2 PC MLAs, Winkler mayor decry vaccine mandates, arguing they infringe on people's rights
Josh Guenter and James Teitsma publicly denounce new rules, going against party
The province's new rules requiring proof of COVID-19 vaccination for several non-essential activities are already eliciting pushback from some politicians within the Progressive Conservative caucus.
On Friday Dr. Brent Roussin and Health Minister Audrey Gordon announced a broad vaccine mandate that will restrict access to restaurants, fitness centres, theatres and ticketed sporting events, starting Sept. 3, to only people who show proof of vaccination.
Earlier in the week, officials said a wide swath of provincial employees, including health-care staff, teachers and child-care workers, will have to be fully vaccinated by Oct. 17 or submit to regular testing.
Two MLAs with the Progressive Conservatives — Josh Guenter and James Teitsma — have publicly denounced the mandates, each arguing they go too far in restricting people's freedoms.
In a statement posted to Facebook, Teitsma, who is the MLA for Radisson, asked readers if they would rather be safe or free.
"Canada prides itself on being tolerant and free. That pride has taken more than a few significant blows over the years," he wrote, listing residential schools, the forced sterilization of Indigenous women and sending Japanese Canadians to internment camps as examples.
"One thing these human rights violations have in common: they were popular and favoured by the public," he wrote.
Teitsma goes on to say he is fully vaccinated and believes in the importance of the vaccine, but doesn't think it should be forced on people by the government or other institutions.
"Forcing or coercing them to be vaccinated is wrong. Threatening them with job loss counts as coercion. Telling them they cannot obtain a university education counts as coercion."
Teitsma faced disciplinary action from his party earlier this year for travelling outside the province with his family over the holiday season at time when Manitobans were being urged to stay home.
Guenter, who represents the Borderland riding in southern Manitoba, wrote a letter to the premier's office saying vaccine mandates will only create more vaccine hesitancy among his constituents.
"The more the government thrashes about trying to get people to take the vaccine, the less inclined my constituents are to listen," he wrote.
He posited that some would walk off the job rather than take the vaccine, which may cause understaffing in hospitals, schools and other areas.
In an interview, Guenter said there is a profound sense of mistrust of the government in his riding, which is partially why people are resisting getting vaccinated. He fears these vaccine mandates will only make it worse.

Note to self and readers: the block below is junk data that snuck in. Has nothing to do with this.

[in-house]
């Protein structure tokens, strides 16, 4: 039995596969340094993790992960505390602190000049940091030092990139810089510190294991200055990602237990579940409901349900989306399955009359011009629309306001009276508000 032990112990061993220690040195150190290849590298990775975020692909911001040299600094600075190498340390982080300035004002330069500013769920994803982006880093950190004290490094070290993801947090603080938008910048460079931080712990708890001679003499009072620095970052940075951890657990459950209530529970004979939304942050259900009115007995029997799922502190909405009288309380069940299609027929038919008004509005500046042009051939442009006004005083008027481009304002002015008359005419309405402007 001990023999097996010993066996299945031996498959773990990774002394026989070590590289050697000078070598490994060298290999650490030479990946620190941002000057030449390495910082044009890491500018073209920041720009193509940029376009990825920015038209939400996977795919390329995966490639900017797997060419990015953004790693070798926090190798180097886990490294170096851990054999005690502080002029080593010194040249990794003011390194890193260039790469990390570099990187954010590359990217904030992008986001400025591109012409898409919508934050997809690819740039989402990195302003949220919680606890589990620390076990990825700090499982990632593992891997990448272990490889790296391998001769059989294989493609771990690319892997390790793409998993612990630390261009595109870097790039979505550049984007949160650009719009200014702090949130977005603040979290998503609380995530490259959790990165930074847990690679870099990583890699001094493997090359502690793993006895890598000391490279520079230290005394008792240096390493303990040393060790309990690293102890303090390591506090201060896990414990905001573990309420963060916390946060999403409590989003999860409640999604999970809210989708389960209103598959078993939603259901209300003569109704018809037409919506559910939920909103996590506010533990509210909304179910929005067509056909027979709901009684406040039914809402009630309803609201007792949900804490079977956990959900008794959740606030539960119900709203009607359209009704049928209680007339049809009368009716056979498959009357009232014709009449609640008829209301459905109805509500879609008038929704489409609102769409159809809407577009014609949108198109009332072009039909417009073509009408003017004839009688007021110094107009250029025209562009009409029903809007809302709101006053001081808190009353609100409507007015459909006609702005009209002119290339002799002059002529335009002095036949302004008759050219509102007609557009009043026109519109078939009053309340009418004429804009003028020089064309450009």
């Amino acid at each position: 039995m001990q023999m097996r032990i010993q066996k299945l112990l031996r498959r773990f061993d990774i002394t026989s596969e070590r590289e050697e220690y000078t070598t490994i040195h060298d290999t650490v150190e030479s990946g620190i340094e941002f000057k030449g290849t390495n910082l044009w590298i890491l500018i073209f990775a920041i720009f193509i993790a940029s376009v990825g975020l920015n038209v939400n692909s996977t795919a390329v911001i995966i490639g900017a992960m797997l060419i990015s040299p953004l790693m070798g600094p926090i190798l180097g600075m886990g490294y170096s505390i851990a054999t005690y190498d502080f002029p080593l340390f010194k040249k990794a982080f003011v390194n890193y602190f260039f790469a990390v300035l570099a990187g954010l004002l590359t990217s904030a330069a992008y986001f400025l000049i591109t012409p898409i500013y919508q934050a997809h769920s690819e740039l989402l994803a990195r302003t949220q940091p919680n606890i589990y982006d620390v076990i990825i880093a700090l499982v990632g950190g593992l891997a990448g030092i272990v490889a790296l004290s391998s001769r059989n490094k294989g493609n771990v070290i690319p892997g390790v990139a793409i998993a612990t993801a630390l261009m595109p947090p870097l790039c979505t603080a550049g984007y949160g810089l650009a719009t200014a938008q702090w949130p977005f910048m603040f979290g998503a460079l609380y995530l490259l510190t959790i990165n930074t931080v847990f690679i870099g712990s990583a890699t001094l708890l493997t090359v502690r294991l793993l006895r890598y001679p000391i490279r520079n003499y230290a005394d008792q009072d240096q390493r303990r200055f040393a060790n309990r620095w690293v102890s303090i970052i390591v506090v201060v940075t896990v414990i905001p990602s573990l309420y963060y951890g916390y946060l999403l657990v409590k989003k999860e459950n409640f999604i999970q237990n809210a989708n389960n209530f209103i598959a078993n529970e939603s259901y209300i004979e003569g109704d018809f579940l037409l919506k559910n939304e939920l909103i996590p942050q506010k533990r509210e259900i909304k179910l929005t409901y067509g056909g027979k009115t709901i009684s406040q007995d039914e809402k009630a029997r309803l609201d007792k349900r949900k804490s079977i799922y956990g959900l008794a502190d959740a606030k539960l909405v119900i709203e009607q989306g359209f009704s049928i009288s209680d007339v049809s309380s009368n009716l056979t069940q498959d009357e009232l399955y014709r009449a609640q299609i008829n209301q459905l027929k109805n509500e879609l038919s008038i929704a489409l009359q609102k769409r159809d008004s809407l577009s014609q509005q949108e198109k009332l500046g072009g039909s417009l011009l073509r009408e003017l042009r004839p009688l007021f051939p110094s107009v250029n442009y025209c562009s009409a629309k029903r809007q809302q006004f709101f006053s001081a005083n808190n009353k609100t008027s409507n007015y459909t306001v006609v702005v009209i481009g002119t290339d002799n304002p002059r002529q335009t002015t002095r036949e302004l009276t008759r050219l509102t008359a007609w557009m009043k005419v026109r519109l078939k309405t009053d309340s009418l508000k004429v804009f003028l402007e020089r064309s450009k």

"I think there's a lot of finger wagging going on, and I just don't think scorn or contempt or rebuke is going to encourage people to take the vaccine," he said.
The mandates are in response to a looming fourth wave of the pandemic as the province tries to avoid another round of lockdowns and overwhelmed hospitals.
Asked about the MLAs' comments, the province's health minister said she was committed to working with all Manitobans to ensure they understand the importance of getting as many people vaccinated as possible — including MLAs.
"It's about protecting our vulnerable populations, our children. And that is my focus, is to ensure that everyone comes onside and buys into ensuring that vaccination rates are increased," said Audrey Gordon.
Comments unacceptable: NDP, Liberals
Meanwhile, NDP Health Critic Uzoma Asagwara condemned the MLAs' statements, saying vaccinations are the most important tool we have to fight the pandemic and keep vulnerable persons, especially children, safe.
"It is shocking for two government MLAs to spread misinformation about public health while attacking measures meant to keep Manitobans safe," they said in a statement.
"It is also deeply offensive and harmful to compare vaccine mandates to the historic wrongs of residential schools — and flies in the face of reconciliation to make that comparison."
Manitoba Liberal Leader Dougald Lamont went one step further, calling on the PCs to kick Teitsma out of caucus for his remarks, saying his comments were unacceptable in an emailed statement.
The MLAs were not the only ones to criticize the province's vaccine mandates however.
The mayor of Winkler, which has one of the lowest vaccination rates in the province, said he's also against them, arguing they're discriminatory and punitive.
"As a community, as a province we need to be united. To drive the knife in, to separate and segregate people because of one particular issue, in my opinion it's just simply wrong," said Martin Harder.
Harder said he was meeting with members of the business community Friday afternoon to discuss how they were going to approach the new rules.
The new rules requiring proof of vaccination for certain activities come into effect Sept. 3.
Manitobans will be required to wear masks in indoor public places again starting Saturday.